The siren at this place is the only one on the Pacific coast, all the other fog signals being simply gigantic steam whistles. In this the steam passes through a trumpet six inches in diameter at the small end and thirty at the outer opening, and sixteen and one-half feet long. The steam passes through a disc, with twelve holes in it, situated at the smaller end of the trumpet. This disc is revolved at the rate of two thousand two hundred times a minute, being driven by a small engine, and the steam passing through it, while going at this rate of speed is what creates the sound. There is an automatic arrangement which governs the length of the blast, which is of four seconds duration, and at intervals of thirty-five seconds. The boiler is ten feet long, four feet in diameter, and contains forty-two tubes. Everything is in duplicate, so that in the event of an accident no delay will occur. The sound emitted is very different from the ordinary steam whistle, and can be heard at a great distance. It truly awakes the echoes as the sound pierces through the fogs in the canyons at the rear of it. The building is twenty by sixty, and is located quite near the light-house, only on a spur of the cliff projecting towards the south.
SHIPWRECKS.-The steamer "Tennessee," plying between San Francisco and Panama in the freight and passenger business, went ashore on a beach about two and a half miles north of Point Bonito some time during the year 1853. All the passengers were saved, but the vessel was wrecked. Fortunately the ship stranded on this beach, for had she struck a few hundred feet either side of the place she did not a soul would have escaped. It was claimed that the officers thought they were going into the heads, at the same time they stated that it was so foggy that they did not know where they were, hence it would appear that they were taking their chances on finding the entrance to the bay, and struck the beach instead. A bonus of four thousand dollars was offered for her recovery, but to no avail. All that remains of her now is the shaft, which may be seen at low tide, and, as a souvenir of the event, the canyon opening out from the ocean at that place is still called "Tennessee Valley."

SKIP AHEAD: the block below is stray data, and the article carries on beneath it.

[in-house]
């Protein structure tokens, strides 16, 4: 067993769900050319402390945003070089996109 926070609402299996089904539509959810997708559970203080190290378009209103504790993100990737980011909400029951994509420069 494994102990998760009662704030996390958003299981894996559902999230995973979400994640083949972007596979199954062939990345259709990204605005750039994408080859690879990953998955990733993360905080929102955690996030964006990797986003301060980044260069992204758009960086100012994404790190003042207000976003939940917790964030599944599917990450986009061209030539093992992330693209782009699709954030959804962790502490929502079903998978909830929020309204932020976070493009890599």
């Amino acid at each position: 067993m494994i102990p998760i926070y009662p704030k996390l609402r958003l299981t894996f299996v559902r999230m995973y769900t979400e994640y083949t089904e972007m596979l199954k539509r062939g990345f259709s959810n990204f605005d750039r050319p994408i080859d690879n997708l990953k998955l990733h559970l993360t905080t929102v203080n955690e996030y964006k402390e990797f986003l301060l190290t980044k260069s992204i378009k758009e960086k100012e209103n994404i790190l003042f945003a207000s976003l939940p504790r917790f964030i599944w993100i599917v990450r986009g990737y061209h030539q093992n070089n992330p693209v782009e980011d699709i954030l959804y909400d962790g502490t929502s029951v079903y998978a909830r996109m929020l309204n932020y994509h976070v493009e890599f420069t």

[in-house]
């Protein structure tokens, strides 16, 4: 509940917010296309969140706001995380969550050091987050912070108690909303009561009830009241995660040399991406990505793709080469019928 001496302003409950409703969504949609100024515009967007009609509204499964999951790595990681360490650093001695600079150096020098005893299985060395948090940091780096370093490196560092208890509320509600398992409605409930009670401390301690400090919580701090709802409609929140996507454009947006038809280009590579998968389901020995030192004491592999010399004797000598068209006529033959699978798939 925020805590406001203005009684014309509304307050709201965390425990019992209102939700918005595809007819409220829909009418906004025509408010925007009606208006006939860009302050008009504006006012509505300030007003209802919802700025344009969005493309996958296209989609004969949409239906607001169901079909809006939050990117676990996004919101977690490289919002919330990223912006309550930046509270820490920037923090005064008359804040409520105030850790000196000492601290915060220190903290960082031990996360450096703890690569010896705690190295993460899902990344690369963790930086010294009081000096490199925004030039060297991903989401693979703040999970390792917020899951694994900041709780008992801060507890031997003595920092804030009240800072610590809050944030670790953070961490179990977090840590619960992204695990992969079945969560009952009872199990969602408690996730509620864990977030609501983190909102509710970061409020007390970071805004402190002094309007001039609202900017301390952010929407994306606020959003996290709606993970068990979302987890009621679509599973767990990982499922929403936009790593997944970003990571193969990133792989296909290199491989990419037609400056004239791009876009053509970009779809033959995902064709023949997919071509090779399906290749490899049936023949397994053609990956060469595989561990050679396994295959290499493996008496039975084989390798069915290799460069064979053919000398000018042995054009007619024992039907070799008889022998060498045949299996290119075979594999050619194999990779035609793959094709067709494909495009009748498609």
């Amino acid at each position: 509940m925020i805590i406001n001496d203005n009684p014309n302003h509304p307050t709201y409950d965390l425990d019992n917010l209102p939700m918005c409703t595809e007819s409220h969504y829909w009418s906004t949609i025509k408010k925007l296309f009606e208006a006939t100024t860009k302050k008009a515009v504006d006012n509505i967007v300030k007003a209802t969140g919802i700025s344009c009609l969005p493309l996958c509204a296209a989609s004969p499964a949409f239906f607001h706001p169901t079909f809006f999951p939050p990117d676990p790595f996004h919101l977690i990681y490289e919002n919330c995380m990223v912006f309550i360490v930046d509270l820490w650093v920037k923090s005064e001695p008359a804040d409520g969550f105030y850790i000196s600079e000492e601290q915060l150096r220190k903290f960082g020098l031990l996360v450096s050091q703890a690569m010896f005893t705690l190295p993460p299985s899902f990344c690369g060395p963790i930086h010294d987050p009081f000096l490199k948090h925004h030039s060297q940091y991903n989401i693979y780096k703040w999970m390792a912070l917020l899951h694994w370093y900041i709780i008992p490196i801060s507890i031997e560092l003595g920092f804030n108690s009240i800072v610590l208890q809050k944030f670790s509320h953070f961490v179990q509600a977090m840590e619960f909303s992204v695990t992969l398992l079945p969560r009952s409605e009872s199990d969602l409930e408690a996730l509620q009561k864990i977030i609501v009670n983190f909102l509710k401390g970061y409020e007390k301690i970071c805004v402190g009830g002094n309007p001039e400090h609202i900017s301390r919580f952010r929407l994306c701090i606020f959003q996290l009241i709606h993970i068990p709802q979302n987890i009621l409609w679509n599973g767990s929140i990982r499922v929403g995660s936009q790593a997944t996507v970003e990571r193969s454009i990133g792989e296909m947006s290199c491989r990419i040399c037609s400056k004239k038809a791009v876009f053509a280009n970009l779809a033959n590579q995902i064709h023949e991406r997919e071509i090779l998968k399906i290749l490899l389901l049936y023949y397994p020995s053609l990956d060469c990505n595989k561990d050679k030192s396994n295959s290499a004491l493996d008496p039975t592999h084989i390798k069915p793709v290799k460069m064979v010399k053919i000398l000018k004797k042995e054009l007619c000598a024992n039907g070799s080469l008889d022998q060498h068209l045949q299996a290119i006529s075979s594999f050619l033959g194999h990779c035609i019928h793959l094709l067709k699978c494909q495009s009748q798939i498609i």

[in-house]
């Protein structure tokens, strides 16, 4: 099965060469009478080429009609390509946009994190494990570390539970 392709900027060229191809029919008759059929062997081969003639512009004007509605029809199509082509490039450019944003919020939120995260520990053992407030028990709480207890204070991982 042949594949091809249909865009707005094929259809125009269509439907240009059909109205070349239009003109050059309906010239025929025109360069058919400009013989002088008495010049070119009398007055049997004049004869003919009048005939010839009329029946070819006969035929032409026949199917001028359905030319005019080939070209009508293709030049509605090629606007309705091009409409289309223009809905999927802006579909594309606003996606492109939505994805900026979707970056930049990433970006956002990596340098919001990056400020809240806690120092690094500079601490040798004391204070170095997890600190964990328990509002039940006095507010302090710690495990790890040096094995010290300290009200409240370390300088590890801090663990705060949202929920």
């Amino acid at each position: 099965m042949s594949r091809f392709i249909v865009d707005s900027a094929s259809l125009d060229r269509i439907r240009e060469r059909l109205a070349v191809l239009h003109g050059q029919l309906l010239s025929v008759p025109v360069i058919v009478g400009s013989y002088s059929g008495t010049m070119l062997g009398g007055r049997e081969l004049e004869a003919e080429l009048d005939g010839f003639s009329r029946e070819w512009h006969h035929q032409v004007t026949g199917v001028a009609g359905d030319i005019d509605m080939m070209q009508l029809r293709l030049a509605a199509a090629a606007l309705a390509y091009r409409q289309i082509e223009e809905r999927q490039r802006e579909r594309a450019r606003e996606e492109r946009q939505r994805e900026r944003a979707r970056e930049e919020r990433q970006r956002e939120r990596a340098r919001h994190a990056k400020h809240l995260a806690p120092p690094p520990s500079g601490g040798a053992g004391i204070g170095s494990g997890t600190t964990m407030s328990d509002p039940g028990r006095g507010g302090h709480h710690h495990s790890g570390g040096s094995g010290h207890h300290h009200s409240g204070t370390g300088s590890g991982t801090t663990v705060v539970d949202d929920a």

The clipper ship "San Francisco" went ashore on what is known as "Devil's Head" rock, just inside the north head in 1856. She was a new vessel, and was from Boston, with a cargo of assorted merchandise, and had on board twenty passengers. She was beating through the Golden Gate and when the attempt was made to tack her she misstayed, and dashed upon the rock with such force that her masts snapped like pipe stems from the shock. All on board succeeded in getting ashore in safety, but the vessel soon went to pieces.